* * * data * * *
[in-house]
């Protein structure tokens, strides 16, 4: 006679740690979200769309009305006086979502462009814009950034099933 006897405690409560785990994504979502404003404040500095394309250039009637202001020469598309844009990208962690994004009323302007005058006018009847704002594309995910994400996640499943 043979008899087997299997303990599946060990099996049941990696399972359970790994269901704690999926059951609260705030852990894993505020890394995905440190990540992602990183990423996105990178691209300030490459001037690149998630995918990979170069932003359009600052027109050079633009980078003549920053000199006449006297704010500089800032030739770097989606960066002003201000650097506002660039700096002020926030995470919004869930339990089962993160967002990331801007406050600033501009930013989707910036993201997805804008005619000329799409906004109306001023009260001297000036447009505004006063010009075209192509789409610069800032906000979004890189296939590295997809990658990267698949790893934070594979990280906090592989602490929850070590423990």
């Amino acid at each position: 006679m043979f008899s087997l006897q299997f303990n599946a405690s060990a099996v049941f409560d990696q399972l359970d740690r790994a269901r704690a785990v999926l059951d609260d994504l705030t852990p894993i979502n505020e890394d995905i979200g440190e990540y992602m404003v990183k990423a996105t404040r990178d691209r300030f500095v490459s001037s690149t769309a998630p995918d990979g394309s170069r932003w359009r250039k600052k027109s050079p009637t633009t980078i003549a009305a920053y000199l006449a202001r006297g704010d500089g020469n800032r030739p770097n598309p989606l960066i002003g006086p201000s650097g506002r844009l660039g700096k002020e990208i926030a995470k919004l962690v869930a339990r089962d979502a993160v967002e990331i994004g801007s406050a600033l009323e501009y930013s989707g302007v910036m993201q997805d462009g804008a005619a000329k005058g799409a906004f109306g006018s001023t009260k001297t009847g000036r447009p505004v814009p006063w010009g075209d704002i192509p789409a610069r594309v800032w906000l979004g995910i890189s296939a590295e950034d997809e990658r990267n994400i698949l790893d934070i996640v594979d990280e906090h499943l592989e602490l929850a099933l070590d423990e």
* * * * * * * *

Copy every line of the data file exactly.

[in-house]
């Protein structure tokens, strides 16, 4: 006679740690979200769309009305006086979502462009814009950034099933 006897405690409560785990994504979502404003404040500095394309250039009637202001020469598309844009990208962690994004009323302007005058006018009847704002594309995910994400996640499943 043979008899087997299997303990599946060990099996049941990696399972359970790994269901704690999926059951609260705030852990894993505020890394995905440190990540992602990183990423996105990178691209300030490459001037690149998630995918990979170069932003359009600052027109050079633009980078003549920053000199006449006297704010500089800032030739770097989606960066002003201000650097506002660039700096002020926030995470919004869930339990089962993160967002990331801007406050600033501009930013989707910036993201997805804008005619000329799409906004109306001023009260001297000036447009505004006063010009075209192509789409610069800032906000979004890189296939590295997809990658990267698949790893934070594979990280906090592989602490929850070590423990």
């Amino acid at each position: 006679m043979f008899s087997l006897q299997f303990n599946a405690s060990a099996v049941f409560d990696q399972l359970d740690r790994a269901r704690a785990v999926l059951d609260d994504l705030t852990p894993i979502n505020e890394d995905i979200g440190e990540y992602m404003v990183k990423a996105t404040r990178d691209r300030f500095v490459s001037s690149t769309a998630p995918d990979g394309s170069r932003w359009r250039k600052k027109s050079p009637t633009t980078i003549a009305a920053y000199l006449a202001r006297g704010d500089g020469n800032r030739p770097n598309p989606l960066i002003g006086p201000s650097g506002r844009l660039g700096k002020e990208i926030a995470k919004l962690v869930a339990r089962d979502a993160v967002e990331i994004g801007s406050a600033l009323e501009y930013s989707g302007v910036m993201q997805d462009g804008a005619a000329k005058g799409a906004f109306g006018s001023t009260k001297t009847g000036r447009p505004v814009p006063w010009g075209d704002i192509p789409a610069r594309v800032w906000l979004g995910i890189s296939a590295e950034d997809e990658r990267n994400i698949l790893d934070i996640v594979d990280e906090h499943l592989e602490l929850a099933l070590d423990e």